Why Do Contacts Make Your Eyes Burn?

Tidy, properly fitted contact lenses need to be really comfy — to the point that you forget you are using them.

If your contact lenses cause an experience of burning eyes, something is wrong.

What Causes Contact Lense Burn Eye?

There are numerous possibilities, consisting of:

Eye allergic reactions. Eye allergies can make your eyes burn, specifically if you are using contact lenses. Typical eye irritants that cause allergic reactions — dust, pollen and pet dander — can build up on and under your contacts, causing irritation and pain. Eye allergies usually likewise cause redness, itchy and watery eyes.

Sensitivity to preservatives. It’s possible your eyes are burning since you are delicate to the preservative or other ingredients in your contact lens solutions. Even if you have used the same contact lens solution for months or even years, it’s possible to establish a postponed level of sensitivity response that can cause a burning feeling.

 

Why Do Contacts Make Your Eyes Burn?

Filthy contact lenses. Protein deposits and other debris build up on contact lenses in time, even if you correctly tidy and decontaminate your contacts. These build-ups reduce the oxygen permeability of your lenses, which can cause eye inflammation and a hot or burning experience.

Dry eyes. Burning and other contact lens discomfort may be triggered by dry eyes. Other symptoms of dry eyes consist of soreness, scratchiness or a sensation that something is “in” your eyes (called a foreign body sensation) and watery eyes. This last symptom may seem odd, however dryness often results in eye irritation that can cause the tear glands to produce extremely watery “reflex” tears that are not the like normal tears.

The only way to know for sure what is triggering your eyes to burn when wearing contacts is to visit your eye doctor or ophthalmologist for an eye examination.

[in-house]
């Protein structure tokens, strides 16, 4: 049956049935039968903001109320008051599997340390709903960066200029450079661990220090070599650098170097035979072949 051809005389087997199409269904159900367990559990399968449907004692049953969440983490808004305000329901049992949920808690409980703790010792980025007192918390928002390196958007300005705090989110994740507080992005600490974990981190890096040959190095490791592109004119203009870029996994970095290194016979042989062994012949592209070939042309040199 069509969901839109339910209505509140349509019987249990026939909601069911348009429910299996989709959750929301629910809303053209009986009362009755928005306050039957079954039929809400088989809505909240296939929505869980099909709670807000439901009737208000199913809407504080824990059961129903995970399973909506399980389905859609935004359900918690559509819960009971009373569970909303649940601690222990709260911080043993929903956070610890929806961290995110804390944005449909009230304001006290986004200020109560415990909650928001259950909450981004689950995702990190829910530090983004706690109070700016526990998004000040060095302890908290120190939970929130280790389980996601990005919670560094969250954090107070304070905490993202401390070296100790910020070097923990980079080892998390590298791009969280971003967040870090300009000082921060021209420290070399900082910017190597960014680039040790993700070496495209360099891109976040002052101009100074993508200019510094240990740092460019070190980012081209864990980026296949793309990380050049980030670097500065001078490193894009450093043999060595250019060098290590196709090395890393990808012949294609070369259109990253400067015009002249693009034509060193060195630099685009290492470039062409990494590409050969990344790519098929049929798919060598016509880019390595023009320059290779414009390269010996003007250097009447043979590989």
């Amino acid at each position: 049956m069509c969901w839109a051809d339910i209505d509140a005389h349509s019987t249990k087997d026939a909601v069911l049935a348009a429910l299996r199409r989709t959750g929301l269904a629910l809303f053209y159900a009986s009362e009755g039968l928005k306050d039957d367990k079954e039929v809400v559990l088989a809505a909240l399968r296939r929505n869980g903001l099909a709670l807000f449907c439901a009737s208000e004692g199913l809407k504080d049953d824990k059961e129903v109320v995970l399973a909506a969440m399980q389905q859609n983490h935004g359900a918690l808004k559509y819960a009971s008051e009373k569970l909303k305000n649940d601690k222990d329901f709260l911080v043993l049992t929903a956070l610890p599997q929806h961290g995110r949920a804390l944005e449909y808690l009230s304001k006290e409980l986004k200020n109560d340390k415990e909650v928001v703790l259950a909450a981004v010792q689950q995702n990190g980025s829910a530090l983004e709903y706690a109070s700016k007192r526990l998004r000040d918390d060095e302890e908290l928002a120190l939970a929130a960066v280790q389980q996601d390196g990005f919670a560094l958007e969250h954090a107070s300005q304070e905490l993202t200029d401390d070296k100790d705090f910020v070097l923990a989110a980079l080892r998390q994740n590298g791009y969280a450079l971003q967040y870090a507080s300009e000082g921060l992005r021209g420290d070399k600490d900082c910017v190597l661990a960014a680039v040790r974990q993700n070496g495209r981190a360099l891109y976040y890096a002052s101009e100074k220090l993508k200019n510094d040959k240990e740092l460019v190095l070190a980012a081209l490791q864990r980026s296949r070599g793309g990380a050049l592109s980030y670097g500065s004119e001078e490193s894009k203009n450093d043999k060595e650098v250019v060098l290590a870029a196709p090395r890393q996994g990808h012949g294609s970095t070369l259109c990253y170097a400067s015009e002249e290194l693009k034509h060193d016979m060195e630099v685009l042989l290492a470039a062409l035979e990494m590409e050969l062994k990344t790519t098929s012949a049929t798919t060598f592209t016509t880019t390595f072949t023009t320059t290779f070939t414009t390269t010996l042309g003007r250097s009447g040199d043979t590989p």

The treatment your eye doctor recommends will depend upon the cause of your contact lens-related burning:

  • If the cause is allergic, she or he might suggest restricting where and for how long you use your contacts or switching to day-to-day disposable contacts.
  • If your eye burning is caused by level of sensitivity to your contact lens services, switching to a preservative-free contact lens care system should help.
  • If protein or other contact lens deposits are the cause, adding a different lens cleaner to your care programs or changing your contacts more often need to fix the issue.
  • If you have dry eyes, your doctor might advise utilizing lubricating eye drops, potentially combined with other dry eye treatments consisting of eye vitamins, to eliminate the burning feeling. He or she may also recommend changing to a brand name of contact lenses developed for individuals with dry eyes.

In many cases, a mix of some or all the above treatments may be the best service for enhancing your contact lens convenience and removing your symptom of burning eyes.

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Comments: 1
  1. Scott Sykes

    I think in some cases the cause is the service and not the lenses. I had a really bad reaction to an option for delicate eyes. I do not remember the name or brand, however it might have been the re-new. I had extremely red eyes and burning. The service taken in into the lenses and I might not use them again. If I tried the eyes got red again and burned.

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